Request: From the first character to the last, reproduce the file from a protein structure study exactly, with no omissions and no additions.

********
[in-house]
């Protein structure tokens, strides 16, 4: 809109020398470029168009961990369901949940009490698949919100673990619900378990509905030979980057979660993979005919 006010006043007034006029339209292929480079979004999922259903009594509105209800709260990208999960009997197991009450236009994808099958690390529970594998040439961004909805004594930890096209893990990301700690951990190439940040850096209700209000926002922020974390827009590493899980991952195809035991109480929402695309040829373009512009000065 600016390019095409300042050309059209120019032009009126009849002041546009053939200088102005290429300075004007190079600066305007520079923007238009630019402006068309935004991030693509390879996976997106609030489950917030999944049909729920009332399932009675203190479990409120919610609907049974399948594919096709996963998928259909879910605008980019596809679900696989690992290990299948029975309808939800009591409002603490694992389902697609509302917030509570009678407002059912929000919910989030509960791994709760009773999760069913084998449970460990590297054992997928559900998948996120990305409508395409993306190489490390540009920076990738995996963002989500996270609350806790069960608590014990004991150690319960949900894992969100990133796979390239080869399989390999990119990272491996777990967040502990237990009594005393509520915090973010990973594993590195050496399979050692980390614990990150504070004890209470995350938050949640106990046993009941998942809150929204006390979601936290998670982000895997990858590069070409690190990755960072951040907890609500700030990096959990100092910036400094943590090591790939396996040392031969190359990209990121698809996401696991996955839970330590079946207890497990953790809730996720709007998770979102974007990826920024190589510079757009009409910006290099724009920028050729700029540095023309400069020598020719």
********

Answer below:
[in-house]
């Protein structure tokens, strides 16, 4: 809109020398470029168009961990369901949940009490698949919100673990619900378990509905030979980057979660993979005919 006010006043007034006029339209292929480079979004999922259903009594509105209800709260990208999960009997197991009450236009994808099958690390529970594998040439961004909805004594930890096209893990990301700690951990190439940040850096209700209000926002922020974390827009590493899980991952195809035991109480929402695309040829373009512009000065 600016390019095409300042050309059209120019032009009126009849002041546009053939200088102005290429300075004007190079600066305007520079923007238009630019402006068309935004991030693509390879996976997106609030489950917030999944049909729920009332399932009675203190479990409120919610609907049974399948594919096709996963998928259909879910605008980019596809679900696989690992290990299948029975309808939800009591409002603490694992389902697609509302917030509570009678407002059912929000919910989030509960791994709760009773999760069913084998449970460990590297054992997928559900998948996120990305409508395409993306190489490390540009920076990738995996963002989500996270609350806790069960608590014990004991150690319960949900894992969100990133796979390239080869399989390999990119990272491996777990967040502990237990009594005393509520915090973010990973594993590195050496399979050692980390614990990150504070004890209470995350938050949640106990046993009941998942809150929204006390979601936290998670982000895997990858590069070409690190990755960072951040907890609500700030990096959990100092910036400094943590090591790939396996040392031969190359990209990121698809996401696991996955839970330590079946207890497990953790809730996720709007998770979102974007990826920024190589510079757009009409910006290099724009920028050729700029540095023309400069020598020719």